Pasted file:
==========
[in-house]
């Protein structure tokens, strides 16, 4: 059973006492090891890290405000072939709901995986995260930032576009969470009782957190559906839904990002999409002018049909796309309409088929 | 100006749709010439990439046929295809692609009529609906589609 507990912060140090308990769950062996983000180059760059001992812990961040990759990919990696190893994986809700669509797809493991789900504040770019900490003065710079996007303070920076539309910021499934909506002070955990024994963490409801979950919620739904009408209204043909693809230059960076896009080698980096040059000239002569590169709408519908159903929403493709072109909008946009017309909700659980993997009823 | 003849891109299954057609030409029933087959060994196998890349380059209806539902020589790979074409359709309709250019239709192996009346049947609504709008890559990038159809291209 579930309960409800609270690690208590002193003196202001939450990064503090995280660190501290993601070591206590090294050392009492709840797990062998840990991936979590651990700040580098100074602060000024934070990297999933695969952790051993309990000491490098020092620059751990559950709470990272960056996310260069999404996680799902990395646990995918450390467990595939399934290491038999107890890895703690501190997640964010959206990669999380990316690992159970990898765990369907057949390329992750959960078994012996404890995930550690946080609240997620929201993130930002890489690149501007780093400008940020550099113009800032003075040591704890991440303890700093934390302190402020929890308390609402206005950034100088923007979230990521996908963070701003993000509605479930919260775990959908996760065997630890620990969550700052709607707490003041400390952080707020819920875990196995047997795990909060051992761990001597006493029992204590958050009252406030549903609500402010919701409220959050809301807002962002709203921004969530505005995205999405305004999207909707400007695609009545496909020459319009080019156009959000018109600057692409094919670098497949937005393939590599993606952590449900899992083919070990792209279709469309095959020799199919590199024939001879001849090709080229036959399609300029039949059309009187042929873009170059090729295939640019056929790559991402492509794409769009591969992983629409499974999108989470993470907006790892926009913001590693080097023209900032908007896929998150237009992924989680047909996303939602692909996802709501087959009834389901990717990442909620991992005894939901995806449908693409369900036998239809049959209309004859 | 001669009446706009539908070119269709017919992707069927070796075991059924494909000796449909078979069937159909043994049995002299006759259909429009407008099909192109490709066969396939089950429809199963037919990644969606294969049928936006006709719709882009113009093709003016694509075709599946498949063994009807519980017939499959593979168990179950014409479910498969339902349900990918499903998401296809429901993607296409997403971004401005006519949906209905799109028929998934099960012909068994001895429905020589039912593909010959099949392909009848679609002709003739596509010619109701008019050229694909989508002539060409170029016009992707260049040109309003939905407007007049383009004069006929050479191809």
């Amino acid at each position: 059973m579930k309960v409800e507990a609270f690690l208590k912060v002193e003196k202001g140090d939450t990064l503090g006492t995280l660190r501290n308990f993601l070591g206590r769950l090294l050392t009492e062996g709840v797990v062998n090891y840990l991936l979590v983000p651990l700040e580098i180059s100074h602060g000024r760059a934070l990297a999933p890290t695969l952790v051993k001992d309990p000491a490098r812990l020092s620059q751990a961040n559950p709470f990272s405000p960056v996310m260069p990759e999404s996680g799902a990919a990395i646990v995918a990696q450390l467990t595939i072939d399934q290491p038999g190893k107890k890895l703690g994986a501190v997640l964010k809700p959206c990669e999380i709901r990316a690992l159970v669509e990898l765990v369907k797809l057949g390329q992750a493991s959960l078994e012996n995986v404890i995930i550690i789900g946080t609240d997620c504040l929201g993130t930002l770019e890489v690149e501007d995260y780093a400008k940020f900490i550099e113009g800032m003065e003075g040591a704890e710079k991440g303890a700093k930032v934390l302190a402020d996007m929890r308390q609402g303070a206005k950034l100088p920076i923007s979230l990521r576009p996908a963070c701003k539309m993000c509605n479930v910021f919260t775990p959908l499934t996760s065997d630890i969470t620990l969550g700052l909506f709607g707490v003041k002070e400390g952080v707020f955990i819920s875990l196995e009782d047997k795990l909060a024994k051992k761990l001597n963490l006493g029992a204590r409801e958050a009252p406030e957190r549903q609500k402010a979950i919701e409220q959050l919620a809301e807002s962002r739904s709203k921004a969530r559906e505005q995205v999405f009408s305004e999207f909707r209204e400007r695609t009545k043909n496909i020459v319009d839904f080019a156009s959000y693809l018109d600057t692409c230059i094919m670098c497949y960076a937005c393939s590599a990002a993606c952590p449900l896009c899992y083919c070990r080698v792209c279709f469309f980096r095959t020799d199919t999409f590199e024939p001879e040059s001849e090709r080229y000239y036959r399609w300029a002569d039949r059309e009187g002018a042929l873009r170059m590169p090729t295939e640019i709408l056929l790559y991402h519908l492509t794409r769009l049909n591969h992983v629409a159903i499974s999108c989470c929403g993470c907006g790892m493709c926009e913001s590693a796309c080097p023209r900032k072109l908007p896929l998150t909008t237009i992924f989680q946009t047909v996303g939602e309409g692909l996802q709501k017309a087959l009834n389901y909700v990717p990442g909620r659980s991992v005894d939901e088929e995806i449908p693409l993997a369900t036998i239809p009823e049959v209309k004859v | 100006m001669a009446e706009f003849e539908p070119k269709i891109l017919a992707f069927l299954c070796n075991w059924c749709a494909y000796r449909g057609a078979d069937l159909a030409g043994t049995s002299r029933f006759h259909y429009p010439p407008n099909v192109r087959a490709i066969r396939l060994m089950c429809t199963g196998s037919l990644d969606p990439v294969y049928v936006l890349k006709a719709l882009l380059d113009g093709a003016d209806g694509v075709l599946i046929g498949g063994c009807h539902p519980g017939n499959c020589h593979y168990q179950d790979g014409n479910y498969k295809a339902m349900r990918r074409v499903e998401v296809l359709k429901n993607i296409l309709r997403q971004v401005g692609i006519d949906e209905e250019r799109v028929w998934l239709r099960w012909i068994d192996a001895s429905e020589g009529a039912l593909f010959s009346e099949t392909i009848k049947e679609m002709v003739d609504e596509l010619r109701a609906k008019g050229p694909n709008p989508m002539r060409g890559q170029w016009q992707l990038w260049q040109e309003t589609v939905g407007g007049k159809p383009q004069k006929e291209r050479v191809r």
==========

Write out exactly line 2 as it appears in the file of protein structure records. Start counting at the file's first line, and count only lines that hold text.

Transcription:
């Protein structure tokens, strides 16, 4: 059973006492090891890290405000072939709901995986995260930032576009969470009782957190559906839904990002999409002018049909796309309409088929 | 100006749709010439990439046929295809692609009529609906589609 507990912060140090308990769950062996983000180059760059001992812990961040990759990919990696190893994986809700669509797809493991789900504040770019900490003065710079996007303070920076539309910021499934909506002070955990024994963490409801979950919620739904009408209204043909693809230059960076896009080698980096040059000239002569590169709408519908159903929403493709072109909008946009017309909700659980993997009823 | 003849891109299954057609030409029933087959060994196998890349380059209806539902020589790979074409359709309709250019239709192996009346049947609504709008890559990038159809291209 579930309960409800609270690690208590002193003196202001939450990064503090995280660190501290993601070591206590090294050392009492709840797990062998840990991936979590651990700040580098100074602060000024934070990297999933695969952790051993309990000491490098020092620059751990559950709470990272960056996310260069999404996680799902990395646990995918450390467990595939399934290491038999107890890895703690501190997640964010959206990669999380990316690992159970990898765990369907057949390329992750959960078994012996404890995930550690946080609240997620929201993130930002890489690149501007780093400008940020550099113009800032003075040591704890991440303890700093934390302190402020929890308390609402206005950034100088923007979230990521996908963070701003993000509605479930919260775990959908996760065997630890620990969550700052709607707490003041400390952080707020819920875990196995047997795990909060051992761990001597006493029992204590958050009252406030549903609500402010919701409220959050809301807002962002709203921004969530505005995205999405305004999207909707400007695609009545496909020459319009080019156009959000018109600057692409094919670098497949937005393939590599993606952590449900899992083919070990792209279709469309095959020799199919590199024939001879001849090709080229036959399609300029039949059309009187042929873009170059090729295939640019056929790559991402492509794409769009591969992983629409499974999108989470993470907006790892926009913001590693080097023209900032908007896929998150237009992924989680047909996303939602692909996802709501087959009834389901990717990442909620991992005894939901995806449908693409369900036998239809049959209309004859 | 001669009446706009539908070119269709017919992707069927070796075991059924494909000796449909078979069937159909043994049995002299006759259909429009407008099909192109490709066969396939089950429809199963037919990644969606294969049928936006006709719709882009113009093709003016694509075709599946498949063994009807519980017939499959593979168990179950014409479910498969339902349900990918499903998401296809429901993607296409997403971004401005006519949906209905799109028929998934099960012909068994001895429905020589039912593909010959099949392909009848679609002709003739596509010619109701008019050229694909989508002539060409170029016009992707260049040109309003939905407007007049383009004069006929050479191809």